EARLY WORK 1967-1990





























Silent Warriors

As I review the photographs in this book the rain is falling again and my mind wanders, past the Whispering Pines I met near Kamloops, British Columbia and the Miccosukee I met in the Florida Everglades near Miami. But I keep returning to the picture of Raymond. On a rainy day in July, the twelfth, 2006 I photographed some Indians of a small group of homeless people hanging around a Native grocery store in the center of Yellowknife the capital of the Canadian Northwest Territories on the shores of the Great Slave Lake. Amongst those was forty-six year old Raymond Eagle, a member of the Dene Nation. I remember very well what was written on his dirty T-shirt Let the Spirit Soar. As with everyone else who agreed to be photographed, I mailed Raymond an 8x10 print as an appreciation for his cooperation. When I asked him where it should be mailed Raymond gave the address of his mother. A month later Muriel Eagle was astonished to receive a photograph of her son and wrote back, I am writing this note just to let you know what happened to Raymond & thank you for the Print. He never wanted to get his picture taken, this is strange...Things haven't worked out for Ray. He got beat up on Aug. 3/06. He has been in the coma since. In a Christmas card later in the year she wrote again to say that Raymond was still in a coma and then gave a short summation of his life. He'd been born on April twenty-sixth, 1961 in Iserlohn, Germany when his father had been with the Armed Forces. After finishing Grade 12 he'd worked for the government of the Northwest Territories, at the Indian Friendship Center, and at Wal-Mart. He was very smart when he didn't drink, she said, but somehow he always went back on the street. Once again, Thank-you for his picture.

Looking away from the dripping cedars and Douglas firs I wonder how I, a man born in 1939 in Wadern, another small German town, got to Yellowknife that day to take what might be the first and last photograph of Raymond Eagle. As I traveled - how long? Over a year - throughout North America - how far? Tens of thousands of miles - during a project to photograph the faces of contemporary North American Indians in Canada and the United States I heard hundreds of stories. Raymond's is tragic. Others are less so. But to all there is an overshadowing pathos and defiance. They made me remember an experience of my own. An experience of a three or four year old that may have given me a sympathy and understanding that connected us. Wadern had been heavily bombed during the war, when I was a young child. I can still see my mother and I running to the bunker when we heard the noise of the airplanes. One day when we came out of the bunker, the roof of our house had been blown off by the concussion of a bomb that fell right behind it. As we slept in our bedroom without a roof, on a wonderful clear night which I will never forget, my mother said to me, look how beautiful the sky looks with all the millions of stars. She wanted me to sleep without being afraid, keeping a positive spirit despite the misery we were in. When I visited some Indians recently I thought that they must be in a very similar situation. They also try to keep the spirit alive, hoping that one day the suffering will be over and everything will be fine again.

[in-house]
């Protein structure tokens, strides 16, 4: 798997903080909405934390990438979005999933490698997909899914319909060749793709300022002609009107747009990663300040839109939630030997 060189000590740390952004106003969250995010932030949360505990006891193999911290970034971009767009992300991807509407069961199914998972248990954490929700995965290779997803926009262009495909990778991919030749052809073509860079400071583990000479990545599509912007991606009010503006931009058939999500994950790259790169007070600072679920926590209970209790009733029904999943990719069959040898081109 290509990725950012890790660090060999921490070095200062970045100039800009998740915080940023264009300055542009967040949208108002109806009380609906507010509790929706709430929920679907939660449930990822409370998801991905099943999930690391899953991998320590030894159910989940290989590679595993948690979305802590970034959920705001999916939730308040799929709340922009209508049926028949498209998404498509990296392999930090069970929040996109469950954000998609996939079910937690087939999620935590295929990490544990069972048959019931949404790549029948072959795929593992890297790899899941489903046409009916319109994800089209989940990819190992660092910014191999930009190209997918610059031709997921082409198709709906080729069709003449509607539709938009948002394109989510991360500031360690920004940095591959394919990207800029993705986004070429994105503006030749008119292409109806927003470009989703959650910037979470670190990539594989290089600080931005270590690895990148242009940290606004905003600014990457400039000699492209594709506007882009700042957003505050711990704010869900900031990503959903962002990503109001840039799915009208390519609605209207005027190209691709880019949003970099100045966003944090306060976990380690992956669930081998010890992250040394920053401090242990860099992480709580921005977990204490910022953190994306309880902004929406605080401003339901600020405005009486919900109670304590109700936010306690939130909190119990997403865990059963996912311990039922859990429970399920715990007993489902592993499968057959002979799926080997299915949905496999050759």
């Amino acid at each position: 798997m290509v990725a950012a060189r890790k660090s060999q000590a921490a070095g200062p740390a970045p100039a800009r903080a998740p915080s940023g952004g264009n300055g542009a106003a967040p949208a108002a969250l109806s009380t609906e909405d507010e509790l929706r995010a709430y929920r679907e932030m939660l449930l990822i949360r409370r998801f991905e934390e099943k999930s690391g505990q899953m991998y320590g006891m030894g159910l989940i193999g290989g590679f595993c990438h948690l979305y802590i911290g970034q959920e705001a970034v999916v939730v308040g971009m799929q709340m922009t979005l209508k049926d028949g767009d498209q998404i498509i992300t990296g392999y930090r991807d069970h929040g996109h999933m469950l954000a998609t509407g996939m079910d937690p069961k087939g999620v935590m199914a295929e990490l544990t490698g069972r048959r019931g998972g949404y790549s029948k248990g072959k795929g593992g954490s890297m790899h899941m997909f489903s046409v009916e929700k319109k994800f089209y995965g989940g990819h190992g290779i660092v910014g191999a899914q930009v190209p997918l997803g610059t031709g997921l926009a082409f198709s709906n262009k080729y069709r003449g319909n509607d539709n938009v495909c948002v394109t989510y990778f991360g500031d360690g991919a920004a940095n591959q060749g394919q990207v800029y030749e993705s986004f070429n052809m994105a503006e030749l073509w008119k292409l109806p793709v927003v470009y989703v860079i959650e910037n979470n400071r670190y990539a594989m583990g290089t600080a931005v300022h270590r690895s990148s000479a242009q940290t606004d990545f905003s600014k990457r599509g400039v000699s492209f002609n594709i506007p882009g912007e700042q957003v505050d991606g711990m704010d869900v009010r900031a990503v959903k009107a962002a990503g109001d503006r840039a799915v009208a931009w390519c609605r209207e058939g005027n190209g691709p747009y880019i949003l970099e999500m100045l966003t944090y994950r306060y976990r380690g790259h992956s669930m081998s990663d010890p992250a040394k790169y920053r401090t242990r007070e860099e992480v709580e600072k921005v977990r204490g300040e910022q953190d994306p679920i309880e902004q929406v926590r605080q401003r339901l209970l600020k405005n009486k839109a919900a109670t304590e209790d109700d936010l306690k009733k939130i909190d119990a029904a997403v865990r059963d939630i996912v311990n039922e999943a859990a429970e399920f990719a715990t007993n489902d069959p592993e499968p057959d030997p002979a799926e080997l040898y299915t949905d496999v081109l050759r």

The picture of the Indian from my childhood has been an heroic and romantic one. For me, like so many other boys growing up in Germany, there was an attraction and identification with North American Indian culture. As children we used to dress up like Indians to play, captivated by stories of Buffalo Bill and the popular Wild West books of the famed Karl May including his most famous, Winnetou, about a noble Apache chief, and his virtuous German blood-brother, Old Shatterhand. When I emigrated to Canada I eventually learned about the real story of the Indians which is not romantic at all. Now, at the age of sixty-seven it has been a great joy to finally meet the Apache, the Sioux, the Navajo, and the Comanche. It has been, for me, the project of a lifetime.

At about the same time Karl May was writing, Edward Curtis was creating his own romanticized image of North American Indians. In spite of the deliberate inaccuracies of his pictures, Curtis is probably the best known of their early photographers and his twenty volume epic The North American Indian,1907-1930 remains one of the most collected, most published and best known photographic books of all time, and a cultural, historic, and ethnographic treasure. To be fair in mentioning the work of Curtis, one needs to know that he wanted to photograph the Indians for a last time in beauty, even when it was sometimes a complete setup with fake hair and headdresses, because he thought at that time that the Indians would vanish from the face of the earth. For his time and intention he did the right thing. And he did it very well.